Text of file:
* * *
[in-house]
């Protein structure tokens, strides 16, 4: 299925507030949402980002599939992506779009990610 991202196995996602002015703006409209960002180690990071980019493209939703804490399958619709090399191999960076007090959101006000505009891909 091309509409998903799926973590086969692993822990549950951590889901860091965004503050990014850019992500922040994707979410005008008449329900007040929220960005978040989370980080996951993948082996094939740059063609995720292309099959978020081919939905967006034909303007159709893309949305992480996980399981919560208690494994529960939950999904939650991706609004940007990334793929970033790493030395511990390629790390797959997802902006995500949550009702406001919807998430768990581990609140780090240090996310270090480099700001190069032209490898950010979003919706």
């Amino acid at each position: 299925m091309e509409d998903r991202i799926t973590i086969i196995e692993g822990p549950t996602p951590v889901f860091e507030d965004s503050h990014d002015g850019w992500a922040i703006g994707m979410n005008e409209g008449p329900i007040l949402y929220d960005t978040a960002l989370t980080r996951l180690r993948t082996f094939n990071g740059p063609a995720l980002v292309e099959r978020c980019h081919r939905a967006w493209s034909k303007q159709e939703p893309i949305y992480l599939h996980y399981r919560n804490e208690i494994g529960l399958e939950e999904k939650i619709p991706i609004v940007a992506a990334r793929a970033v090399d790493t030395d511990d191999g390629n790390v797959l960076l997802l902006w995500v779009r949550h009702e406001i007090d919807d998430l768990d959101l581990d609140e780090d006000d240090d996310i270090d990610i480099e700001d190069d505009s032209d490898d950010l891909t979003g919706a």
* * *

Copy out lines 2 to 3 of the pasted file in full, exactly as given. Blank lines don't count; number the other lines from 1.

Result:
């Protein structure tokens, strides 16, 4: 299925507030949402980002599939992506779009990610 991202196995996602002015703006409209960002180690990071980019493209939703804490399958619709090399191999960076007090959101006000505009891909 091309509409998903799926973590086969692993822990549950951590889901860091965004503050990014850019992500922040994707979410005008008449329900007040929220960005978040989370980080996951993948082996094939740059063609995720292309099959978020081919939905967006034909303007159709893309949305992480996980399981919560208690494994529960939950999904939650991706609004940007990334793929970033790493030395511990390629790390797959997802902006995500949550009702406001919807998430768990581990609140780090240090996310270090480099700001190069032209490898950010979003919706």
């Amino acid at each position: 299925m091309e509409d998903r991202i799926t973590i086969i196995e692993g822990p549950t996602p951590v889901f860091e507030d965004s503050h990014d002015g850019w992500a922040i703006g994707m979410n005008e409209g008449p329900i007040l949402y929220d960005t978040a960002l989370t980080r996951l180690r993948t082996f094939n990071g740059p063609a995720l980002v292309e099959r978020c980019h081919r939905a967006w493209s034909k303007q159709e939703p893309i949305y992480l599939h996980y399981r919560n804490e208690i494994g529960l399958e939950e999904k939650i619709p991706i609004v940007a992506a990334r793929a970033v090399d790493t030395d511990d191999g390629n790390v797959l960076l997802l902006w995500v779009r949550h009702e406001i007090d919807d998430l768990d959101l581990d609140e780090d006000d240090d996310i270090d990610i480099e700001d190069d505009s032209d490898d950010l891909t979003g919706a």